[RPG] How did D&D end up so focused on fighting, when its inspirations weren’t


There are a lot of systems around nowadays that don't focus on combat, and that's great.

But I was struck recently by the fact that D&D has always been, and remains, heavily oriented toward fighting when a reading of its inspirations would suggest the opposite.

Consider: the fantasy literature most commonly cited as being inspirations for the game include the works of Tolkien, Jack Vance and Robert E. Howard. However the first two are driven far more by character, narrative and imagination than combat, and while there's plenty of fighting in Conan, it tends to take second place to stealth, exploration and adventure. Many other inspirations are explicitly listed in the AD&D 1e DMG's Appendix N, and a large chunk of that list isn't "all fights all the time."

Furthermore, fluff in the early editions of the game were often at pains to emphasise the imaginative and characterful aspects of the game rather than the militaristic ones, even if the actual rules suggested otherwise.

I know the original rules came out of a wargame, Chainmail, but given that D&D is a standalone product inspired by relatively combat-light fantasy narratives, there should have been ample opportunity to develop non-combat aspects of the game as it was being designed.

So is there any information suggesting how the rules ended up so heavily focused on fighing? Was it just what the designers and playtesters enjoyed most, in spite of intentions otherwise? Or is there more to it than that?

Best Answer

I suspect you're underestimating the effects of the wargaming roots, both on D&D specifically and on role-playing games in general, which, in those early days, were all but synonymous.

The cover of the original edition of D&D, published in 1974, described it as "Rules for Fantastic Medieval Wargames". Although it included various non-wargaming elements, and sometimes took pains to emphasize them, the background this emphasis should be viewed against is that of traditional wargaming, which is what its designers and target audience would've been familiar with. After all, before D&D took off, there was no separate role-playing game community or tradition to draw on — early D&D, like Chainmail, was designed by wargamers, and for wargamers.

Both Chainmail and early D&D grew from wargames through an essentially evolutionary process: the rules, as published, are basically tidied-up snapshots of the house rules that Gygax and Arneson developed for their gaming groups, as they gradually mixed in new elements (such as magic, individual heroes and non-combat challenges) into what was still, at its roots, a wargame, albeit a somewhat oddball one.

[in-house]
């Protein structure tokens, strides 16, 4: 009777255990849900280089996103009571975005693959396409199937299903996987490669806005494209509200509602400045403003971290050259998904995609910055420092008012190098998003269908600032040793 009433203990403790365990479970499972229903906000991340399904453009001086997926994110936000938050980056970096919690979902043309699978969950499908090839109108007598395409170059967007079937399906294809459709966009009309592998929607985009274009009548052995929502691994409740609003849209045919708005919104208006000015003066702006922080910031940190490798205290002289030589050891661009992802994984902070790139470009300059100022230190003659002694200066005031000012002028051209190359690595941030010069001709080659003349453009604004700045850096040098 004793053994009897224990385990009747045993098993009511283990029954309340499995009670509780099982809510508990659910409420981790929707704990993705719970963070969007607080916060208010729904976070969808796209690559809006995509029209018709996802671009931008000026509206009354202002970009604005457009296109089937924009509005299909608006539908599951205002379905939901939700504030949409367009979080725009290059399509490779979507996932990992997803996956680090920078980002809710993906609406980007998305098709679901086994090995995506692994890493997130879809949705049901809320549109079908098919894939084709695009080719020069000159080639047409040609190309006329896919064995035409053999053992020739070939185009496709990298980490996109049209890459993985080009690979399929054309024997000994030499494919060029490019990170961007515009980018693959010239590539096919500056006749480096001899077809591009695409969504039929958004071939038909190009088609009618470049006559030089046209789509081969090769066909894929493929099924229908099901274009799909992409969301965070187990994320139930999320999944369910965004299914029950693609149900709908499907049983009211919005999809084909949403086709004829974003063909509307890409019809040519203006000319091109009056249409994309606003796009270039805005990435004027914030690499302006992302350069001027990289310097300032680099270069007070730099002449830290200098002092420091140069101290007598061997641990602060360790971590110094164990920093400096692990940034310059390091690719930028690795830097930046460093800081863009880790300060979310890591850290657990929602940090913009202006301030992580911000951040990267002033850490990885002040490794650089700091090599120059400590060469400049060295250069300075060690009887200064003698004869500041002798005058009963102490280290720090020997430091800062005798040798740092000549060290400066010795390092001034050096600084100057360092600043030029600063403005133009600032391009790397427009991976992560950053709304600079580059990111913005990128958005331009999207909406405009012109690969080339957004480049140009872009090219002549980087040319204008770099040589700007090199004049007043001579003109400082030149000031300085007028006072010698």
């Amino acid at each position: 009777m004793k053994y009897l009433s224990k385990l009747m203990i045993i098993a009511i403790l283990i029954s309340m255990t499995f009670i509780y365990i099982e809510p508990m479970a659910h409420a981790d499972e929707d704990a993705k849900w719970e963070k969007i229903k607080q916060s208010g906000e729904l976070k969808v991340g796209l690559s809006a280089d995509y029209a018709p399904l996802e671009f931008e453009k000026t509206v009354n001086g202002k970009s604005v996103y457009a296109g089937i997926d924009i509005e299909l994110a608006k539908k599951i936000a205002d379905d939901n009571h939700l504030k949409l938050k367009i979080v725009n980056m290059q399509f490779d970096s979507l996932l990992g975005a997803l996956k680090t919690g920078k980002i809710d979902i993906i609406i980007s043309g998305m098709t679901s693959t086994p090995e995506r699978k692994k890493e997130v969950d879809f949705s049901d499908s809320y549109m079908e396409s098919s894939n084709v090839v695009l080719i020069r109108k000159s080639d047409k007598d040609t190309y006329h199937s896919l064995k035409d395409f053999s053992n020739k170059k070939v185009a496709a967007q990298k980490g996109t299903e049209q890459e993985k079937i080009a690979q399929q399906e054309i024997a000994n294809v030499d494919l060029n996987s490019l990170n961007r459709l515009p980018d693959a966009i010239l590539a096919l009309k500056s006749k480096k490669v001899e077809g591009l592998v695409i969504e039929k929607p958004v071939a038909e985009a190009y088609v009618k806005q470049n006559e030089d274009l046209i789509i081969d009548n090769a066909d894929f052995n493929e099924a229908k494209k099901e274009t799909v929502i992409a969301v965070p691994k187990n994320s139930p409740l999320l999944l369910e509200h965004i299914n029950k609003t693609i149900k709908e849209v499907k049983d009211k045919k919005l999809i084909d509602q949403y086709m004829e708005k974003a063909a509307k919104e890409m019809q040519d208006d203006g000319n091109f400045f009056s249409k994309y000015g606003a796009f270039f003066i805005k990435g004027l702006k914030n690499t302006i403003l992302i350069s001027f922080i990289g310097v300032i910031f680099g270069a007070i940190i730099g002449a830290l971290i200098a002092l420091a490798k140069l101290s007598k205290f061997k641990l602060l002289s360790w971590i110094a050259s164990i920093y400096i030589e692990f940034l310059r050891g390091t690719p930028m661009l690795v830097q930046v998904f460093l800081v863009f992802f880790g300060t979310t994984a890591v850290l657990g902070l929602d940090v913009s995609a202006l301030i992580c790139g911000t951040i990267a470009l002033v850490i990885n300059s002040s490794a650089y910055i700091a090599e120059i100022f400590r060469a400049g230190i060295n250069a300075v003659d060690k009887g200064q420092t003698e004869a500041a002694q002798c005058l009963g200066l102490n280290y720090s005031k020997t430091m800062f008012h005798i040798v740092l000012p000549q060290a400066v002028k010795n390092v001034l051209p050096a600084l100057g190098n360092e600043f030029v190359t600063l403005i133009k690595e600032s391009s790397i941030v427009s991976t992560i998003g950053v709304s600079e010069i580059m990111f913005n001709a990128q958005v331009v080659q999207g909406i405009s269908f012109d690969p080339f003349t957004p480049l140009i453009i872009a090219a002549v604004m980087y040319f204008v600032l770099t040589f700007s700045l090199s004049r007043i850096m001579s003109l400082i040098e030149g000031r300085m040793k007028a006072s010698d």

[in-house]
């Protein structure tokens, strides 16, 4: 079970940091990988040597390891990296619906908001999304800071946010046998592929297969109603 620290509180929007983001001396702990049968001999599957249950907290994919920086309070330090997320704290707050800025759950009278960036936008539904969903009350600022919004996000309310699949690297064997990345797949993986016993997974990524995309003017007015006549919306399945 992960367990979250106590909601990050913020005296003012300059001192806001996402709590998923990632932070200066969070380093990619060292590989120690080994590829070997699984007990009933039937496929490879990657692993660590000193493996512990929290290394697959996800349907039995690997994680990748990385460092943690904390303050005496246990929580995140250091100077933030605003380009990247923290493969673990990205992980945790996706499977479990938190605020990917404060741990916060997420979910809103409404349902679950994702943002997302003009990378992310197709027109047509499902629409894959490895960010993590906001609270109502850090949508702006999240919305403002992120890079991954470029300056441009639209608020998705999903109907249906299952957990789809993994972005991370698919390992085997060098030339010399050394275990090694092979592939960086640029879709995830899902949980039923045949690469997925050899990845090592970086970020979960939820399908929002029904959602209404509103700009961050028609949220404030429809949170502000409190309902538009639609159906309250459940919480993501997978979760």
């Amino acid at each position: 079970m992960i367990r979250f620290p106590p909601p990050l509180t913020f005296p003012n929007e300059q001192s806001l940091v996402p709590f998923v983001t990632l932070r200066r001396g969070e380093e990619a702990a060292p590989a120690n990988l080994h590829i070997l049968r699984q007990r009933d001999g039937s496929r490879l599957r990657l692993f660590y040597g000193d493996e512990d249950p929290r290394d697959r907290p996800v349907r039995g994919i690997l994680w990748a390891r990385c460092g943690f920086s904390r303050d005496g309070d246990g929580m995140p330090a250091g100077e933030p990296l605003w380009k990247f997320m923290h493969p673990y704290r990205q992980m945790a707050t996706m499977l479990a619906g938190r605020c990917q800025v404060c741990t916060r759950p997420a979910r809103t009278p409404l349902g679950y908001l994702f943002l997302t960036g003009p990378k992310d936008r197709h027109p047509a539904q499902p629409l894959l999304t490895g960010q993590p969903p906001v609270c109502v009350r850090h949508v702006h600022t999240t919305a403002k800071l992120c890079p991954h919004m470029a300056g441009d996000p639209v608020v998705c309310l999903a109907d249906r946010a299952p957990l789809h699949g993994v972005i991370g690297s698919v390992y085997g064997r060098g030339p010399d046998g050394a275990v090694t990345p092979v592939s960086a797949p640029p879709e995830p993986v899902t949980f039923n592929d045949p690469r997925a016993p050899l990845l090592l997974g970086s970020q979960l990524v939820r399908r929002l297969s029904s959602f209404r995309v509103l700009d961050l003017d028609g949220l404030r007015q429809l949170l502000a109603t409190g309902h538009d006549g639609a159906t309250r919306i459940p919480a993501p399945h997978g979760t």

The heavy emphasis that early editions of D&D sometimes placed on non-combat elements should thus be seen as an attempt to get the players, assumed to be familiar with traditional wargames, to include any non-combat elements in their games at all. Of course, as the rules were still rather combat-centric, the general effectiveness of these measures is debatable, but at least they did encourage others to continue the exploration of non-combat elements in "fantasy wargames" — now increasingly called "role-playing games", to differentiate the emerging new genre and community from traditional wargames — that Gygax and Arneson had started.

Much of this evolution took the form of other game systems, published in the wake of D&D's success, and often diverging further from D&D's wargaming roots. Thus, D&D itself came to be regarded as a "traditionalist" game, a term often regarded as synonymous with "combat-heavy", while other games experimented with alternative concepts like simplified, less crunchy combat systems, or even eliminating combat entirely.

(For D&D specifically, this reputation was certainly not reduced by the fact that, among the various iterations of D&D reinventing itself, the fourth edition, in particular, took a major step back towards its combat-heavy wargaming roots, perhaps in part to differentiate it from the many competing systems at the time that tried to de-emphasize combat. However, regardless of edition, D&D has always been a rather crunchy and combat-focused system, and that's arguably part of its core identity — take away the combat mechanics, or replace them with something completely different, and many would say that what's left would no longer be D&D in anything but name only.)

So, to sum up, the reason D&D is so focused on fighting is that, originally, it's a wargame with fantasy and role-playing elements mixed in, not a fantasy story-telling game with combat elements mixed in. Furthermore, the history of D&D is inextricably linked with the history of RPGs as a concept, such that, in many ways, D&D can be seen as a "living fossil" of what the whole genre of "role-playing games" originally started from. If D&D today seems combat-heavy, it's only because we're looking at it from a modern perspective, and comparing it to the many other game systems which took the ideas pioneered by D&D and ran with them much faster and further than D&D itself ever did.